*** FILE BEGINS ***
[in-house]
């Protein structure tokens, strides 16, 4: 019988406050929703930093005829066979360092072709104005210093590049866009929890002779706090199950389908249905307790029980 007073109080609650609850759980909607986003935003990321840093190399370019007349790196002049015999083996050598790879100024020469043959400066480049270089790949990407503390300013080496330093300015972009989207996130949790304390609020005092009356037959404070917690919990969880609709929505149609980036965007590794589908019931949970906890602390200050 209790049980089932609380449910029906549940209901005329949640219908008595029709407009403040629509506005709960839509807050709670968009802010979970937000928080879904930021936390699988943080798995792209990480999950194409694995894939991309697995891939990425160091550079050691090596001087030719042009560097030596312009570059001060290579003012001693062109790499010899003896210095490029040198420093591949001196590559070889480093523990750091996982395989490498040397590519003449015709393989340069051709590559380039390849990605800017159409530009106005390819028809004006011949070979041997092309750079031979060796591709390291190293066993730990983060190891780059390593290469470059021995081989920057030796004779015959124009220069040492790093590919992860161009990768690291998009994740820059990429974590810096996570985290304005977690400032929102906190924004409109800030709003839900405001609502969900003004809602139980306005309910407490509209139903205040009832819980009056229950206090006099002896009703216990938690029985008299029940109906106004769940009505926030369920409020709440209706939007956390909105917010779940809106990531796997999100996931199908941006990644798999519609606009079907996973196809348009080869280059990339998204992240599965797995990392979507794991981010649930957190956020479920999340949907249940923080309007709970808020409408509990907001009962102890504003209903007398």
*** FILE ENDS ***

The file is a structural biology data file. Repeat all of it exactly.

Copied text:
[in-house]
């Protein structure tokens, strides 16, 4: 019988406050929703930093005829066979360092072709104005210093590049866009929890002779706090199950389908249905307790029980 007073109080609650609850759980909607986003935003990321840093190399370019007349790196002049015999083996050598790879100024020469043959400066480049270089790949990407503390300013080496330093300015972009989207996130949790304390609020005092009356037959404070917690919990969880609709929505149609980036965007590794589908019931949970906890602390200050 209790049980089932609380449910029906549940209901005329949640219908008595029709407009403040629509506005709960839509807050709670968009802010979970937000928080879904930021936390699988943080798995792209990480999950194409694995894939991309697995891939990425160091550079050691090596001087030719042009560097030596312009570059001060290579003012001693062109790499010899003896210095490029040198420093591949001196590559070889480093523990750091996982395989490498040397590519003449015709393989340069051709590559380039390849990605800017159409530009106005390819028809004006011949070979041997092309750079031979060796591709390291190293066993730990983060190891780059390593290469470059021995081989920057030796004779015959124009220069040492790093590919992860161009990768690291998009994740820059990429974590810096996570985290304005977690400032929102906190924004409109800030709003839900405001609502969900003004809602139980306005309910407490509209139903205040009832819980009056229950206090006099002896009703216990938690029985008299029940109906106004769940009505926030369920409020709440209706939007956390909105917010779940809106990531796997999100996931199908941006990644798999519609606009079907996973196809348009080869280059990339998204992240599965797995990392979507794991981010649930957190956020479920999340949907249940923080309007709970808020409408509990907001009962102890504003209903007398």